The Social Cost of Co-ops
I am extremely fortunate. Fortunate to have peers, fans and followers that will take time out of a busy day, ignore their kids or postpone lunch to read my thoughts, ramblings and musings on tourism. It is an honor that humbles and amazes each time I consider it.
If you will allow, I assume that part of the appeal is my honest outlook on all things tourism. You trust and respect my opinion, even if you don’t agree with it.
Never shy to share my thoughts via an article or tweet, I would call out close peers…Mo, Tim, Katie…if they ever fucked up a campaign. To my knowledge this has yet to happen.
Continuing a pattern of painful honesty, I introduced this nugget of wisdom into a recent edition of the always intriguing #tourismchat.
— Troy Thompson (@travel2dot0) May 31, 2012
You can catch-up on the mayhem that ensued via a simple hashtag search of #tourismchat.
Let’s expand those 140 characters and see if I can explain my reasoning and rationale.
The crux of my argument is that for a DMO or CVB to attain a position of trust it must eliminate any conflicts of interest. While co-op advertising can likely be traced back to the first time a DMO and two members were in the same room, the perspective that social media has placed upon transparency should cause us to reconsider the cost / benefit of such a relationship.
If DMOs want to become the expert representative for their region, a one-stop-shop (ugh) for everything about the destination or a trusted resource for vacation planning information, how can they accept money to promote one attraction, restaurant or hotel (over another) while making recommendations without the potential perception of bias?
Social media has forced changed upon us.
DMOs are actively taking money from a hotel for placement in a print piece, while answering ‘where should I stay?’ questions on Twitter.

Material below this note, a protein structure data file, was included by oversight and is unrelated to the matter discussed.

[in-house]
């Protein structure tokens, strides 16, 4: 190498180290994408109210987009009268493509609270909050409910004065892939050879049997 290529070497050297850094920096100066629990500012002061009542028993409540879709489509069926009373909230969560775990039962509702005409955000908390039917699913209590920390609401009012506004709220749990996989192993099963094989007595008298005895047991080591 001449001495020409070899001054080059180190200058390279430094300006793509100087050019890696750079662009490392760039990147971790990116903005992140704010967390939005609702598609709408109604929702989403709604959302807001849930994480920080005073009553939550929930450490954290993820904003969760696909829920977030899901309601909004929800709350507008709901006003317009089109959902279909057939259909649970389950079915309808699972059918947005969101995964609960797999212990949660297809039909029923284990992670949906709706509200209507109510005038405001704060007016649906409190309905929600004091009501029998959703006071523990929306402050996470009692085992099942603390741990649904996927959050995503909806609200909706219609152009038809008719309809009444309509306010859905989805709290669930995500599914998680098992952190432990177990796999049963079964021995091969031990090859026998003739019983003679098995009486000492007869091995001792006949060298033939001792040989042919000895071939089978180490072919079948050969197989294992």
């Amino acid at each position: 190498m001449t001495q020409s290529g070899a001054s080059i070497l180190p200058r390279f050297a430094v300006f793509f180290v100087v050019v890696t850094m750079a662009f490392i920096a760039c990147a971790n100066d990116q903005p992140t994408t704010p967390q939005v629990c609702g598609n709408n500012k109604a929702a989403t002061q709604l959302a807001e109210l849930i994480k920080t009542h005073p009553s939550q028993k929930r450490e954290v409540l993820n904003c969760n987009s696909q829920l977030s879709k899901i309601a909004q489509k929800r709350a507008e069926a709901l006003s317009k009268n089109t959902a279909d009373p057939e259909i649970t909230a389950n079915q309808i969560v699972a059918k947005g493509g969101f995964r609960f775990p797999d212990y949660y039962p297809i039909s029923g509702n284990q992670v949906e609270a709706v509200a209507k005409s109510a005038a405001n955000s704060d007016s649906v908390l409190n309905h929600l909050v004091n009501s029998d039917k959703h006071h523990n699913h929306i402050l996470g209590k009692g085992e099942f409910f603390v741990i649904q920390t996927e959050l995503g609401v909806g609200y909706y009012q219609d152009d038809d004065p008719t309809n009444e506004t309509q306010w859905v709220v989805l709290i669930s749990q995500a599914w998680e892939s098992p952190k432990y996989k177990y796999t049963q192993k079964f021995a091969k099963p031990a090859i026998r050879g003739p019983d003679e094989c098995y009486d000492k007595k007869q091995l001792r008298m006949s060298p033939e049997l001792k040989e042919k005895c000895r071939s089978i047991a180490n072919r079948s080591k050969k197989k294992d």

Is that a conflict of interest? Would a DMO promote one member or sponsor over another without regard for the best answer? Probably not.
But does the consumer know that?
Whether the social interaction is related to a contest, campaign or general information is not important. The larger issue is what position the DMO wants to maintain with the consumer. In the past, we have walked the line between marketer and journalist. Promoting those who pay, while attempting to create the appearance of independence.
What is the DMO?
A marketing machine for the highest bidder or an independent local expert for the tourist?
I am not saying one is right or one is wrong. Simply that I don’t think they can continue to exist within the same organization.
There is absolutely nothing wrong with building an audience, creating content and then selling access or marketing opportunities to those with the ability to pay for said access. Google, WhereTraveler, Orbitz, Southwest, even Disney, have created profitable outlets with this very crude explanation of the business model.
Perhaps I am creating a conversation that is not required. A mountain from a molehill. No big deal, right? The traveler does not care.
DMOs should keep selling access to sponsors, advertisers and members. Being in the same business as Google, Where or Orbitz is a good thing. Outlets with plenty of content, regardless of expertise.
After all, who needs expert travel advice?